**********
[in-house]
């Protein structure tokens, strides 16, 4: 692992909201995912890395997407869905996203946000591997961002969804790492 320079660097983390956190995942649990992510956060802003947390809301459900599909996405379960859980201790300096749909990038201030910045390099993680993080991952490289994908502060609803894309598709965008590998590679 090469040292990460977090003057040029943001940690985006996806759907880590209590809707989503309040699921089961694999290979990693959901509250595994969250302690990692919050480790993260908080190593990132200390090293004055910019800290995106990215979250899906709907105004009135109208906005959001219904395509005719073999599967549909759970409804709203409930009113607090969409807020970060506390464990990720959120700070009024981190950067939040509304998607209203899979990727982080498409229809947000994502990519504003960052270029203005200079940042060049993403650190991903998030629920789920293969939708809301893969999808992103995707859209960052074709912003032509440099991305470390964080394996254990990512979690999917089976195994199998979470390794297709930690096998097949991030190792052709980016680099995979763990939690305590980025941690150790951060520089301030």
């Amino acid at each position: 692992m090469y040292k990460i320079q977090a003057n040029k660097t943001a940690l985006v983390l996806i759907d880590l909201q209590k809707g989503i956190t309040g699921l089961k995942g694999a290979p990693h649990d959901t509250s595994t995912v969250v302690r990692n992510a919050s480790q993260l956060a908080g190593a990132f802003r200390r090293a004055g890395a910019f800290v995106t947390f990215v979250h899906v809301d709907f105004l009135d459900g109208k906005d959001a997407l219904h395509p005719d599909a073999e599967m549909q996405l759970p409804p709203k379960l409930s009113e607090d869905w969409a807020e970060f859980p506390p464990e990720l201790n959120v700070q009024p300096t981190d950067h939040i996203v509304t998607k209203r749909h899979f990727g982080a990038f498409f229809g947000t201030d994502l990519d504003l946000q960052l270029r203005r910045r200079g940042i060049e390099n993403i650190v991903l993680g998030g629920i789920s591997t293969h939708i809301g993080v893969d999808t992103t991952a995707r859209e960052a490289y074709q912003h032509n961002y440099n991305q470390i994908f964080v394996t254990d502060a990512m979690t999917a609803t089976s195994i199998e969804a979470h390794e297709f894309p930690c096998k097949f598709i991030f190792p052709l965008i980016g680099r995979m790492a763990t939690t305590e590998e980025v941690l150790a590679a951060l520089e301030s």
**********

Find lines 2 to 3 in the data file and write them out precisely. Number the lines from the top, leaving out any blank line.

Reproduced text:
């Protein structure tokens, strides 16, 4: 692992909201995912890395997407869905996203946000591997961002969804790492 320079660097983390956190995942649990992510956060802003947390809301459900599909996405379960859980201790300096749909990038201030910045390099993680993080991952490289994908502060609803894309598709965008590998590679 090469040292990460977090003057040029943001940690985006996806759907880590209590809707989503309040699921089961694999290979990693959901509250595994969250302690990692919050480790993260908080190593990132200390090293004055910019800290995106990215979250899906709907105004009135109208906005959001219904395509005719073999599967549909759970409804709203409930009113607090969409807020970060506390464990990720959120700070009024981190950067939040509304998607209203899979990727982080498409229809947000994502990519504003960052270029203005200079940042060049993403650190991903998030629920789920293969939708809301893969999808992103995707859209960052074709912003032509440099991305470390964080394996254990990512979690999917089976195994199998979470390794297709930690096998097949991030190792052709980016680099995979763990939690305590980025941690150790951060520089301030």
């Amino acid at each position: 692992m090469y040292k990460i320079q977090a003057n040029k660097t943001a940690l985006v983390l996806i759907d880590l909201q209590k809707g989503i956190t309040g699921l089961k995942g694999a290979p990693h649990d959901t509250s595994t995912v969250v302690r990692n992510a919050s480790q993260l956060a908080g190593a990132f802003r200390r090293a004055g890395a910019f800290v995106t947390f990215v979250h899906v809301d709907f105004l009135d459900g109208k906005d959001a997407l219904h395509p005719d599909a073999e599967m549909q996405l759970p409804p709203k379960l409930s009113e607090d869905w969409a807020e970060f859980p506390p464990e990720l201790n959120v700070q009024p300096t981190d950067h939040i996203v509304t998607k209203r749909h899979f990727g982080a990038f498409f229809g947000t201030d994502l990519d504003l946000q960052l270029r203005r910045r200079g940042i060049e390099n993403i650190v991903l993680g998030g629920i789920s591997t293969h939708i809301g993080v893969d999808t992103t991952a995707r859209e960052a490289y074709q912003h032509n961002y440099n991305q470390i994908f964080v394996t254990d502060a990512m979690t999917a609803t089976s195994i199998e969804a979470h390794e297709f894309p930690c096998k097949f598709i991030f190792p052709l965008i980016g680099r995979m790492a763990t939690t305590e590998e980025v941690l150790a590679a951060l520089e301030s």